Rejections are just someone's opinion. Don't let them get you down. Many of our most famous authors have been rejected. Ask Stephen King about his rejection for Carrie. I believe it read something like this, "We are not interested in science fiction which deals with negative utopias. They do not sell." Uh huh. And, who got the big bucks for selling the book and the movie rights and the TV and ...?

It's pretty easy to ignore all those outer critics. I know it's more difficult to ignore the inner critic. That's what we're about to do here. We're going to tame that Inner Critic.

The Inner Critic or that Inner Voice judges everything, doesn't it? It takes on many forms: self doubt, excuses, and fear.

We're going to knock that ol' Inner Critic for a loop.

First, Identify Your Inner Critic
The inner critic takes on many forms: a remembered voice, a visualization of failure, a sinking feeling in the pit of your stomach, and so on. Think about the form it takes for you. If you're not sure, think about a writing related task and then identify the feeling you get when you feel the inner critic coming upon you.

Decide What You Want
Sure, you'd like to get rid of the inner critic, right? However, don't move so fast. That critic does work in a positive way as well. It helps you make an initial decision and then gives you useful, constructive feedback as you proceed. Unfortunately, most inner critics continue to judge and keep criticizing or questioning your decisions.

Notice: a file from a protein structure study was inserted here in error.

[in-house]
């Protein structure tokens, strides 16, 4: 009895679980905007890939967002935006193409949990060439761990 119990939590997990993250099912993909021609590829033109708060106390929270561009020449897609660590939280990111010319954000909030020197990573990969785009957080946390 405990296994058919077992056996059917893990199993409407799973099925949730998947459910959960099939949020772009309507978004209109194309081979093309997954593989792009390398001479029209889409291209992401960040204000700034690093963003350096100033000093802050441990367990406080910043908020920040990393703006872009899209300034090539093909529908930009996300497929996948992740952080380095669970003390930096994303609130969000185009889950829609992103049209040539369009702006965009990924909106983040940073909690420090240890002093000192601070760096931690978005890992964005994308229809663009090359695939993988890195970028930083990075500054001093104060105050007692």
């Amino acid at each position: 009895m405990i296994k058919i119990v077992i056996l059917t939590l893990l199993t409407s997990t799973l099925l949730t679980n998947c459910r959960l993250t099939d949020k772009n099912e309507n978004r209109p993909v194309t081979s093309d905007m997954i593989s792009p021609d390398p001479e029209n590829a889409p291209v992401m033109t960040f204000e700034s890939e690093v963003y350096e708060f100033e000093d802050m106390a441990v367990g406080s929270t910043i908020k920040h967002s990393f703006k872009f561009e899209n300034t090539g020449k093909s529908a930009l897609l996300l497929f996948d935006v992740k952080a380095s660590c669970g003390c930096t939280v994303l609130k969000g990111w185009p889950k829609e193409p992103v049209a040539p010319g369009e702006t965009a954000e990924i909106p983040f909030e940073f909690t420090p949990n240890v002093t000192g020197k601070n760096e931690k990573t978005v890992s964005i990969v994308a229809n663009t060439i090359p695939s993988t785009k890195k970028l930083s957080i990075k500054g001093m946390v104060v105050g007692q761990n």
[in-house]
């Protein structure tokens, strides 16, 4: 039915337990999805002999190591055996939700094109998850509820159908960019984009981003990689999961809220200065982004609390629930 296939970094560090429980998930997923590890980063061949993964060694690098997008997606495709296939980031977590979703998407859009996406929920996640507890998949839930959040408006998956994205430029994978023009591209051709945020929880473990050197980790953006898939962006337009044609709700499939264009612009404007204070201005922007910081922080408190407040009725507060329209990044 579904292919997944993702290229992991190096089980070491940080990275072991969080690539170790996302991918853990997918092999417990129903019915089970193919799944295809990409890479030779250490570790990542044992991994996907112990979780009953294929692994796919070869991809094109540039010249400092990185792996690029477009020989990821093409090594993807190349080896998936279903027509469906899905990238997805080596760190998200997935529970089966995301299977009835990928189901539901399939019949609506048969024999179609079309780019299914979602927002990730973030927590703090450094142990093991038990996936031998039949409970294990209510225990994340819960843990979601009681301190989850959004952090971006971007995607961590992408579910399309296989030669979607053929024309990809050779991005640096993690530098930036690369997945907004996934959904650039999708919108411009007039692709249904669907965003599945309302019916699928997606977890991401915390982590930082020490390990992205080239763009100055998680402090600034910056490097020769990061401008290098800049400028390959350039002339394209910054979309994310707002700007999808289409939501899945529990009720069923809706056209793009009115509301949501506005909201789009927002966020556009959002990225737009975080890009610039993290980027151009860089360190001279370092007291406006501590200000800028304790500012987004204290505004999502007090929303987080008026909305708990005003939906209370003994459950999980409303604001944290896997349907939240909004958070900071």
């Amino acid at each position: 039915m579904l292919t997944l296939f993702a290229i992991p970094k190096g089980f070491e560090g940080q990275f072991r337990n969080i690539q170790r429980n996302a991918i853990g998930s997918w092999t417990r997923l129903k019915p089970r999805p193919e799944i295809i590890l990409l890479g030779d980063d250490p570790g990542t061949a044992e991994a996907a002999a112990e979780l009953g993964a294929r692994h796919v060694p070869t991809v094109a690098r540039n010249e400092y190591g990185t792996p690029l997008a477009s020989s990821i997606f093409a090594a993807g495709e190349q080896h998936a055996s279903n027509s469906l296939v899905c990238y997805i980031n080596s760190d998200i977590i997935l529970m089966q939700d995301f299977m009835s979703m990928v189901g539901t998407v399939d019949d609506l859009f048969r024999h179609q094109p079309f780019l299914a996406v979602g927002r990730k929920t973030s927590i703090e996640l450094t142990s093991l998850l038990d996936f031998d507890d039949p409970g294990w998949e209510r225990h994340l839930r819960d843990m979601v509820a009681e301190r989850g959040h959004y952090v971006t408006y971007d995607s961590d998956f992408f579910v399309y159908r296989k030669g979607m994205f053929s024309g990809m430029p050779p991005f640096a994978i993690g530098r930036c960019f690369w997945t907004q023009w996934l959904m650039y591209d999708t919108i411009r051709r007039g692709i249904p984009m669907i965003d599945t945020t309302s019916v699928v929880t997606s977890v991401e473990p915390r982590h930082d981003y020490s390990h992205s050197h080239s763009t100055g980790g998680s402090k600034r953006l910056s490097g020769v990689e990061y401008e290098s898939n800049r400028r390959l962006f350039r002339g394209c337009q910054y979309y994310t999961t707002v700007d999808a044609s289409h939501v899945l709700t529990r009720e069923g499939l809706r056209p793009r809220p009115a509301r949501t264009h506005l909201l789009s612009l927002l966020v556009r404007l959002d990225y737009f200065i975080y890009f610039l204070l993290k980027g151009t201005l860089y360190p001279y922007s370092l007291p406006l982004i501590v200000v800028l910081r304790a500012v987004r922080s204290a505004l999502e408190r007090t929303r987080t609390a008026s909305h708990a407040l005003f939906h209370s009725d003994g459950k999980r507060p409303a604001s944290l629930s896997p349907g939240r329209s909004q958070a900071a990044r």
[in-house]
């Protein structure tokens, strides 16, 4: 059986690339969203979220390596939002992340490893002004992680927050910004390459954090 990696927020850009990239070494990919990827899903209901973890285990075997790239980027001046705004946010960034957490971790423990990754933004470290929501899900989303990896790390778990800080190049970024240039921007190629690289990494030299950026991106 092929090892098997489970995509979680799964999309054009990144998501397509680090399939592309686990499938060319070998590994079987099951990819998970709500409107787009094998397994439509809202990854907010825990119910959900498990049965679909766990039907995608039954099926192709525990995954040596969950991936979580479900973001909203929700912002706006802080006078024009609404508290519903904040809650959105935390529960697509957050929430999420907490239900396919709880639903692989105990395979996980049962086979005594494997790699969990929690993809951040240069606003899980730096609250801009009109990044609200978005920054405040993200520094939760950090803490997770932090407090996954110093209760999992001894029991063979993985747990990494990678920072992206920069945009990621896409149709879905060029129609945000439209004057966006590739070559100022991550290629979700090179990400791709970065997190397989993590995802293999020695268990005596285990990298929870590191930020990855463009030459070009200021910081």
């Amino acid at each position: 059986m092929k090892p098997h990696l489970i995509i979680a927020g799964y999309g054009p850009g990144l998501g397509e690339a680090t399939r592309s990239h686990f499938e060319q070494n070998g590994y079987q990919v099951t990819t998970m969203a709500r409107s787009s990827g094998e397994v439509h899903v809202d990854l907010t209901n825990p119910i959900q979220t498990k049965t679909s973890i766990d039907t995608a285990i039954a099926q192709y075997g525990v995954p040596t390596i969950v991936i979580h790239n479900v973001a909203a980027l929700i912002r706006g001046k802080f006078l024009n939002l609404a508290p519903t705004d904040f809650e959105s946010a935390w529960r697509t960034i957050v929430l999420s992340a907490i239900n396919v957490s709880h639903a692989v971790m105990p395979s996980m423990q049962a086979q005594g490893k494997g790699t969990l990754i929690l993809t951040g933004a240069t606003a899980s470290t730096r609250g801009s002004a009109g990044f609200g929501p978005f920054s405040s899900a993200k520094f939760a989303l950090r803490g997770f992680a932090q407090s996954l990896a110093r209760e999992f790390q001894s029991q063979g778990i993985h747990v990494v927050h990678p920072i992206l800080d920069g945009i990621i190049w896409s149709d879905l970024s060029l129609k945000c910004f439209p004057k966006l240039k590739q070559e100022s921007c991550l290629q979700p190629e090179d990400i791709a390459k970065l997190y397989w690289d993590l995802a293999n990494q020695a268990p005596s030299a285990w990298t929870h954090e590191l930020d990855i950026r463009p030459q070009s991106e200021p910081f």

So, form a statement describing the relationship you want with your inner critic. At this point, you may want to change the name from "inner critic" to "inner guide" to help you start thinking in a different way. For example, your statement might be, "I want my inner guide to be a friendly, constructive source of positive as well as negative feedback." Think about what it would be like if your inner guide acted in such a way.

Bring it into View
Imagine where your inner critic is located. Your head? Your heart? Your stomach? Your shoulder? Wherever it is, bring it into view or focus by picturing it going from its usual position to a few feet in front of you. Adjust the distance until it's comfortable for you. What does your inner critic look like?Don't worry if you don't get an image right away, that's okay. Take a deep breath, let it out, and let your imagination loose. Don't dismiss any images.

Does perceiving your inner critic in this way affect how you feel about it? Are you aware of any new aspects than you were before? Does it seem to have less power than it did before you imagined it with a true image?

Find the Good Intention
Most inner critics have a positive intention. It's usually trying to save you from criticism or disappointment. Do you know what your inner critic is trying to do for you?

Find an Alternative
What can you do to more appropriately attain that positive intention? Do you have a trusted friend who can look over your manuscript before submitting it?

Experiment
When your inner critic expresses itself, how does it make you feel? Do you relate to it as if you were a child relating to a stern adult? If so, consciously look at your inner critic and listen as the adult you are. Does that change have any affect on you?

You can adjust changing the image or the sound of your inner critic.